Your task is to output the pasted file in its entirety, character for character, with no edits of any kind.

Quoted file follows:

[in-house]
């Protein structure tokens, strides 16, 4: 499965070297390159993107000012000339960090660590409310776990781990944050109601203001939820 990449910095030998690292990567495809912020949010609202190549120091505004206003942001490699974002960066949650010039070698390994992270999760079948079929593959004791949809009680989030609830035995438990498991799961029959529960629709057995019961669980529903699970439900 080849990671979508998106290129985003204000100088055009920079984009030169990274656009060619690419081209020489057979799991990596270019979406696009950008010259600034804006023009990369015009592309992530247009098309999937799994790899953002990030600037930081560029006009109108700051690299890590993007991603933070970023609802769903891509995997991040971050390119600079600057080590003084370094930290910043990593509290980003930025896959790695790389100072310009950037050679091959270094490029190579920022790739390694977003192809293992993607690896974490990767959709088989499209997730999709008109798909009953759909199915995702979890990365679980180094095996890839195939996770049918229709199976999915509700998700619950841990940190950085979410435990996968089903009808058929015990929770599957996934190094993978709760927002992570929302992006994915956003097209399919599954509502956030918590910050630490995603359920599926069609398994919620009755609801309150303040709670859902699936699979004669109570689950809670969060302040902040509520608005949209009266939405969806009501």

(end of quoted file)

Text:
[in-house]
């Protein structure tokens, strides 16, 4: 499965070297390159993107000012000339960090660590409310776990781990944050109601203001939820 990449910095030998690292990567495809912020949010609202190549120091505004206003942001490699974002960066949650010039070698390994992270999760079948079929593959004791949809009680989030609830035995438990498991799961029959529960629709057995019961669980529903699970439900 080849990671979508998106290129985003204000100088055009920079984009030169990274656009060619690419081209020489057979799991990596270019979406696009950008010259600034804006023009990369015009592309992530247009098309999937799994790899953002990030600037930081560029006009109108700051690299890590993007991603933070970023609802769903891509995997991040971050390119600079600057080590003084370094930290910043990593509290980003930025896959790695790389100072310009950037050679091959270094490029190579920022790739390694977003192809293992993607690896974490990767959709088989499209997730999709008109798909009953759909199915995702979890990365679980180094095996890839195939996770049918229709199976999915509700998700619950841990940190950085979410435990996968089903009808058929015990929770599957996934190094993978709760927002992570929302992006994915956003097209399919599954509502956030918590910050630490995603359920599926069609398994919620009755609801309150303040709670859902699936699979004669109570689950809670969060302040902040509520608005949209009266939405969806009501």